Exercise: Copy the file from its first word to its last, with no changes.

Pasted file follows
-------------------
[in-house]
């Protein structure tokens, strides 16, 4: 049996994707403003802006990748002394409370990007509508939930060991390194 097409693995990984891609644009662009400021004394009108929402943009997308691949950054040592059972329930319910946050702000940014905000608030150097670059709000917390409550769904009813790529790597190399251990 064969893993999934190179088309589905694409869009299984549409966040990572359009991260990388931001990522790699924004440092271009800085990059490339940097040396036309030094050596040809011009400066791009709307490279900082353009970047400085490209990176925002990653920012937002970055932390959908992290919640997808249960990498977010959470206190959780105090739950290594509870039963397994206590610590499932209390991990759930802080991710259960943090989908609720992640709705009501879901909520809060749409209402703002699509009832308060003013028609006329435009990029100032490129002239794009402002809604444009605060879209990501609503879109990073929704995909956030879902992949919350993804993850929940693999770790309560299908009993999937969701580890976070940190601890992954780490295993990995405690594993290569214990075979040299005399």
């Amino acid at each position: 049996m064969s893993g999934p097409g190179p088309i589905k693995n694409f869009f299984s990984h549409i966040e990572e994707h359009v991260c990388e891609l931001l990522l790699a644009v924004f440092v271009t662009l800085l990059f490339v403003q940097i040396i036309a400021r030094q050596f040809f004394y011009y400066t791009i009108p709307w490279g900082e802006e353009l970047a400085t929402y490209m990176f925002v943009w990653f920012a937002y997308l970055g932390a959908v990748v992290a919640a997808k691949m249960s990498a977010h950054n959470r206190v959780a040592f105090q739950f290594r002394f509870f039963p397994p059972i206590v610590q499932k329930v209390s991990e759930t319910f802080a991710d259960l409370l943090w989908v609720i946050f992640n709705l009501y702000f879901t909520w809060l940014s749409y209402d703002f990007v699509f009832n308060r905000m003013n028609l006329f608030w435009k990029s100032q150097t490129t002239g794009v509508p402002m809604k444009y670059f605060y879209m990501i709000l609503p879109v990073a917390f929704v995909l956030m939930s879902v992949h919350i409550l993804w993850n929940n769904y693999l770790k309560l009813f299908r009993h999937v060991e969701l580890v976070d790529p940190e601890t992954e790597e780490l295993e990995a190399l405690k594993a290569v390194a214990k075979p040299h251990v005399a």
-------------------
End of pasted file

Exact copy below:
[in-house]
């Protein structure tokens, strides 16, 4: 049996994707403003802006990748002394409370990007509508939930060991390194 097409693995990984891609644009662009400021004394009108929402943009997308691949950054040592059972329930319910946050702000940014905000608030150097670059709000917390409550769904009813790529790597190399251990 064969893993999934190179088309589905694409869009299984549409966040990572359009991260990388931001990522790699924004440092271009800085990059490339940097040396036309030094050596040809011009400066791009709307490279900082353009970047400085490209990176925002990653920012937002970055932390959908992290919640997808249960990498977010959470206190959780105090739950290594509870039963397994206590610590499932209390991990759930802080991710259960943090989908609720992640709705009501879901909520809060749409209402703002699509009832308060003013028609006329435009990029100032490129002239794009402002809604444009605060879209990501609503879109990073929704995909956030879902992949919350993804993850929940693999770790309560299908009993999937969701580890976070940190601890992954780490295993990995405690594993290569214990075979040299005399």
């Amino acid at each position: 049996m064969s893993g999934p097409g190179p088309i589905k693995n694409f869009f299984s990984h549409i966040e990572e994707h359009v991260c990388e891609l931001l990522l790699a644009v924004f440092v271009t662009l800085l990059f490339v403003q940097i040396i036309a400021r030094q050596f040809f004394y011009y400066t791009i009108p709307w490279g900082e802006e353009l970047a400085t929402y490209m990176f925002v943009w990653f920012a937002y997308l970055g932390a959908v990748v992290a919640a997808k691949m249960s990498a977010h950054n959470r206190v959780a040592f105090q739950f290594r002394f509870f039963p397994p059972i206590v610590q499932k329930v209390s991990e759930t319910f802080a991710d259960l409370l943090w989908v609720i946050f992640n709705l009501y702000f879901t909520w809060l940014s749409y209402d703002f990007v699509f009832n308060r905000m003013n028609l006329f608030w435009k990029s100032q150097t490129t002239g794009v509508p402002m809604k444009y670059f605060y879209m990501i709000l609503p879109v990073a917390f929704v995909l956030m939930s879902v992949h919350i409550l993804w993850n929940n769904y693999l770790k309560l009813f299908r009993h999937v060991e969701l580890v976070d790529p940190e601890t992954e790597e780490l295993e990995a190399l405690k594993a290569v390194a214990k075979p040299h251990v005399a």